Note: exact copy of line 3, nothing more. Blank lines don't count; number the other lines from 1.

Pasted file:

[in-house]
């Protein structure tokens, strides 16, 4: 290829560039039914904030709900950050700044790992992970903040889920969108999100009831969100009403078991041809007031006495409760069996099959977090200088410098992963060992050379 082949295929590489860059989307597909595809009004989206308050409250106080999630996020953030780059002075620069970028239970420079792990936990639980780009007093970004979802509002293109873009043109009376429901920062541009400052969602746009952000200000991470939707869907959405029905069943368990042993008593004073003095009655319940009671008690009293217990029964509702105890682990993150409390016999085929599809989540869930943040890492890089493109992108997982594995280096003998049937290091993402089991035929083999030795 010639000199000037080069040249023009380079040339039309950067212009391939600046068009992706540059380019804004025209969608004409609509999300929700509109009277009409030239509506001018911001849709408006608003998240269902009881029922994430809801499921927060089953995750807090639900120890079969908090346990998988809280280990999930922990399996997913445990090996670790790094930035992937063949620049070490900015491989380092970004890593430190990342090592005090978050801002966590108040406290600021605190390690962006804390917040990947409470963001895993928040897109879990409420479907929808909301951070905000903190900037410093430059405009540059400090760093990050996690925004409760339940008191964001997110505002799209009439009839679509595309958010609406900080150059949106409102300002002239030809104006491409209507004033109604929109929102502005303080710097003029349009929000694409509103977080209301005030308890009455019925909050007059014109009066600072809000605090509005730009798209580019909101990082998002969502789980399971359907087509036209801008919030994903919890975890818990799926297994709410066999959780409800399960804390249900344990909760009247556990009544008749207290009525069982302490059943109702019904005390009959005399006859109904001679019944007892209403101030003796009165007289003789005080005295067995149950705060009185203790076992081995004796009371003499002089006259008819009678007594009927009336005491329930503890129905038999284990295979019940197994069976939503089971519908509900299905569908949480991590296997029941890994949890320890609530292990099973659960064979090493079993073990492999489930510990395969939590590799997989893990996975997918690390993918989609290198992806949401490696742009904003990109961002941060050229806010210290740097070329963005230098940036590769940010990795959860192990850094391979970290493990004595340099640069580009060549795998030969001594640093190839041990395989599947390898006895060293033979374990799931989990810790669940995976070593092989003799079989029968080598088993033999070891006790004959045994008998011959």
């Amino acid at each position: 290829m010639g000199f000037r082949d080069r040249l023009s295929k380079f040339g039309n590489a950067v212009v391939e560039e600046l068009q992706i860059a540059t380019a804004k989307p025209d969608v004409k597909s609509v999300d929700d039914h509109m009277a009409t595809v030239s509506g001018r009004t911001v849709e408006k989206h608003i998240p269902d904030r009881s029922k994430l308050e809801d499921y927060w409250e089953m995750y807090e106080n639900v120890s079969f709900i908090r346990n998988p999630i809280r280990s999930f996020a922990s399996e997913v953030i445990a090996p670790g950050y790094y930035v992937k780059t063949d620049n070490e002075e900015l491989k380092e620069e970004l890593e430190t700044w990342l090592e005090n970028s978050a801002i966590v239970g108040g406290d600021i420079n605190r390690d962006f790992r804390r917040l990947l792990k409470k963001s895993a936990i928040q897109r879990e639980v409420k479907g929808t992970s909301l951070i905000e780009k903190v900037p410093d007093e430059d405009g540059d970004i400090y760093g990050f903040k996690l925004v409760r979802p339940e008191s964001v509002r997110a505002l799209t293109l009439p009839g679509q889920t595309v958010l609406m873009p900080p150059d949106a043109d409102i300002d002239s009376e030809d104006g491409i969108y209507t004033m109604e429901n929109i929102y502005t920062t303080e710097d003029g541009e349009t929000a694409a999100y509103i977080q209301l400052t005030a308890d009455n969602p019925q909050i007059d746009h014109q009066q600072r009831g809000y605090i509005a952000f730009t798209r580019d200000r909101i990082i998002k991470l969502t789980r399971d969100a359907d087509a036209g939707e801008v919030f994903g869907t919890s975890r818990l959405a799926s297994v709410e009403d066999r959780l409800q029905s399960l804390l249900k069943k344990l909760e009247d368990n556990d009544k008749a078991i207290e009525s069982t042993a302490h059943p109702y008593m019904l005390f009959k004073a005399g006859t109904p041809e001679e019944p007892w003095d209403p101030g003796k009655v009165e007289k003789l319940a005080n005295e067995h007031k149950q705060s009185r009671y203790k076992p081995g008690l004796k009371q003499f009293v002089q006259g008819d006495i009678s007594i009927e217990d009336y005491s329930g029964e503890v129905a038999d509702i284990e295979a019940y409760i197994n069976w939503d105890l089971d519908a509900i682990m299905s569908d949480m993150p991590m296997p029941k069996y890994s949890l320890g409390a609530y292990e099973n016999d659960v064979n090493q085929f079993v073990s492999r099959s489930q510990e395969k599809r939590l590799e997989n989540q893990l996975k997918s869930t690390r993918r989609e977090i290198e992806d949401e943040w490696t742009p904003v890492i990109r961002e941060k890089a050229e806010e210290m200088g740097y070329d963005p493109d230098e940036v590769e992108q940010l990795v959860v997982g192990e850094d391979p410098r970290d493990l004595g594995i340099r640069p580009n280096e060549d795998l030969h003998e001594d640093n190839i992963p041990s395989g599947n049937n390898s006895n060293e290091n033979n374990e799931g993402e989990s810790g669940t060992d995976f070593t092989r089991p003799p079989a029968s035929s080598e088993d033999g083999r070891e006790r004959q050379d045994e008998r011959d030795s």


């Amino acid at each position: 290829m010639g000199f000037r082949d080069r040249l023009s295929k380079f040339g039309n590489a950067v212009v391939e560039e600046l068009q992706i860059a540059t380019a804004k989307p025209d969608v004409k597909s609509v999300d929700d039914h509109m009277a009409t595809v030239s509506g001018r009004t911001v849709e408006k989206h608003i998240p269902d904030r009881s029922k994430l308050e809801d499921y927060w409250e089953m995750y807090e106080n639900v120890s079969f709900i908090r346990n998988p999630i809280r280990s999930f996020a922990s399996e997913v953030i445990a090996p670790g950050y790094y930035v992937k780059t063949d620049n070490e002075e900015l491989k380092e620069e970004l890593e430190t700044w990342l090592e005090n970028s978050a801002i966590v239970g108040g406290d600021i420079n605190r390690d962006f790992r804390r917040l990947l792990k409470k963001s895993a936990i928040q897109r879990e639980v409420k479907g929808t992970s909301l951070i905000e780009k903190v900037p410093d007093e430059d405009g540059d970004i400090y760093g990050f903040k996690l925004v409760r979802p339940e008191s964001v509002r997110a505002l799209t293109l009439p009839g679509q889920t595309v958010l609406m873009p900080p150059d949106a043109d409102i300002d002239s009376e030809d104006g491409i969108y209507t004033m109604e429901n929109i929102y502005t920062t303080e710097d003029g541009e349009t929000a694409a999100y509103i977080q209301l400052t005030a308890d009455n969602p019925q909050i007059d746009h014109q009066q600072r009831g809000y605090i509005a952000f730009t798209r580019d200000r909101i990082i998002k991470l969502t789980r399971d969100a359907d087509a036209g939707e801008v919030f994903g869907t919890s975890r818990l959405a799926s297994v709410e009403d066999r959780l409800q029905s399960l804390l249900k069943k344990l909760e009247d368990n556990d009544k008749a078991i207290e009525s069982t042993a302490h059943p109702y008593m019904l005390f009959k004073a005399g006859t109904p041809e001679e019944p007892w003095d209403p101030g003796k009655v009165e007289k003789l319940a005080n005295e067995h007031k149950q705060s009185r009671y203790k076992p081995g008690l004796k009371q003499f009293v002089q006259g008819d006495i009678s007594i009927e217990d009336y005491s329930g029964e503890v129905a038999d509702i284990e295979a019940y409760i197994n069976w939503d105890l089971d519908a509900i682990m299905s569908d949480m993150p991590m296997p029941k069996y890994s949890l320890g409390a609530y292990e099973n016999d659960v064979n090493q085929f079993v073990s492999r099959s489930q510990e395969k599809r939590l590799e997989n989540q893990l996975k997918s869930t690390r993918r989609e977090i290198e992806d949401e943040w490696t742009p904003v890492i990109r961002e941060k890089a050229e806010e210290m200088g740097y070329d963005p493109d230098e940036v590769e992108q940010l990795v959860v997982g192990e850094d391979p410098r970290d493990l004595g594995i340099r640069p580009n280096e060549d795998l030969h003998e001594d640093n190839i992963p041990s395989g599947n049937n390898s006895n060293e290091n033979n374990e799931g993402e989990s810790g669940t060992d995976f070593t092989r089991p003799p079989a029968s035929s080598e088993d033999g083999r070891e006790r004959q050379d045994e008998r011959d030795s």